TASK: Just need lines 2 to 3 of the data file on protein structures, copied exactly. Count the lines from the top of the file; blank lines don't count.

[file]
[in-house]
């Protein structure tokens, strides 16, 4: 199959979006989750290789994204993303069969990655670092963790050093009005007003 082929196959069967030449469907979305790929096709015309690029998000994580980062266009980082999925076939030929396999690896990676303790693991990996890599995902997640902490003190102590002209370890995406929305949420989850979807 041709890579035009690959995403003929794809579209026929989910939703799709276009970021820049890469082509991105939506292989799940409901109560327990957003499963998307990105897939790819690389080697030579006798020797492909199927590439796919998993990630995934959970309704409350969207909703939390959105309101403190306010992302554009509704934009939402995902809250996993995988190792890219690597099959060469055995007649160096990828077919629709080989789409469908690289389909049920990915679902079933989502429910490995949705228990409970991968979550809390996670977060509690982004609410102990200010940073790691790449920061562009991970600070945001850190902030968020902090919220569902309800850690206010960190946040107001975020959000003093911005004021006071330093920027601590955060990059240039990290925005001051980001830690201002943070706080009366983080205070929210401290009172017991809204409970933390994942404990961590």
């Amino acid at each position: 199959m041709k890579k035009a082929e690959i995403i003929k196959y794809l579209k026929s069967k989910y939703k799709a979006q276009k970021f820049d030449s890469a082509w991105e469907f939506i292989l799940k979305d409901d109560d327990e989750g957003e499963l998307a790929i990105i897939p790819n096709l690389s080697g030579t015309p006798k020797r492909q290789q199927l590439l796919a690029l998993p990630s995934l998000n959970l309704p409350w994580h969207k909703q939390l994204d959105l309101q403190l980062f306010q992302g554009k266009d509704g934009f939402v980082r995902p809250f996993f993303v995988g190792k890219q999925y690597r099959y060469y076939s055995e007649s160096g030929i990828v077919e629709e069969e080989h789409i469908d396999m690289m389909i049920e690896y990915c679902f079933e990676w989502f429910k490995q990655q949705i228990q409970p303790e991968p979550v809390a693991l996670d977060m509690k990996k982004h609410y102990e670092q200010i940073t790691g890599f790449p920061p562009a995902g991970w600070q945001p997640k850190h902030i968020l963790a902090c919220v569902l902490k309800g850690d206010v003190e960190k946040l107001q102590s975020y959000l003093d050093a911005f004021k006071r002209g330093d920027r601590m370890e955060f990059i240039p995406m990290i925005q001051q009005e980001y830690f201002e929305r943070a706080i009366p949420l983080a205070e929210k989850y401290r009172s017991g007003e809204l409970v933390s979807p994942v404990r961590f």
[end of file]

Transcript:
């Protein structure tokens, strides 16, 4: 199959979006989750290789994204993303069969990655670092963790050093009005007003 082929196959069967030449469907979305790929096709015309690029998000994580980062266009980082999925076939030929396999690896990676303790693991990996890599995902997640902490003190102590002209370890995406929305949420989850979807 041709890579035009690959995403003929794809579209026929989910939703799709276009970021820049890469082509991105939506292989799940409901109560327990957003499963998307990105897939790819690389080697030579006798020797492909199927590439796919998993990630995934959970309704409350969207909703939390959105309101403190306010992302554009509704934009939402995902809250996993995988190792890219690597099959060469055995007649160096990828077919629709080989789409469908690289389909049920990915679902079933989502429910490995949705228990409970991968979550809390996670977060509690982004609410102990200010940073790691790449920061562009991970600070945001850190902030968020902090919220569902309800850690206010960190946040107001975020959000003093911005004021006071330093920027601590955060990059240039990290925005001051980001830690201002943070706080009366983080205070929210401290009172017991809204409970933390994942404990961590």
């Amino acid at each position: 199959m041709k890579k035009a082929e690959i995403i003929k196959y794809l579209k026929s069967k989910y939703k799709a979006q276009k970021f820049d030449s890469a082509w991105e469907f939506i292989l799940k979305d409901d109560d327990e989750g957003e499963l998307a790929i990105i897939p790819n096709l690389s080697g030579t015309p006798k020797r492909q290789q199927l590439l796919a690029l998993p990630s995934l998000n959970l309704p409350w994580h969207k909703q939390l994204d959105l309101q403190l980062f306010q992302g554009k266009d509704g934009f939402v980082r995902p809250f996993f993303v995988g190792k890219q999925y690597r099959y060469y076939s055995e007649s160096g030929i990828v077919e629709e069969e080989h789409i469908d396999m690289m389909i049920e690896y990915c679902f079933e990676w989502f429910k490995q990655q949705i228990q409970p303790e991968p979550v809390a693991l996670d977060m509690k990996k982004h609410y102990e670092q200010i940073t790691g890599f790449p920061p562009a995902g991970w600070q945001p997640k850190h902030i968020l963790a902090c919220v569902l902490k309800g850690d206010v003190e960190k946040l107001q102590s975020y959000l003093d050093a911005f004021k006071r002209g330093d920027r601590m370890e955060f990059i240039p995406m990290i925005q001051q009005e980001y830690f201002e929305r943070a706080i009366p949420l983080a205070e929210k989850y401290r009172s017991g007003e809204l409970v933390s979807p994942v404990r961590f």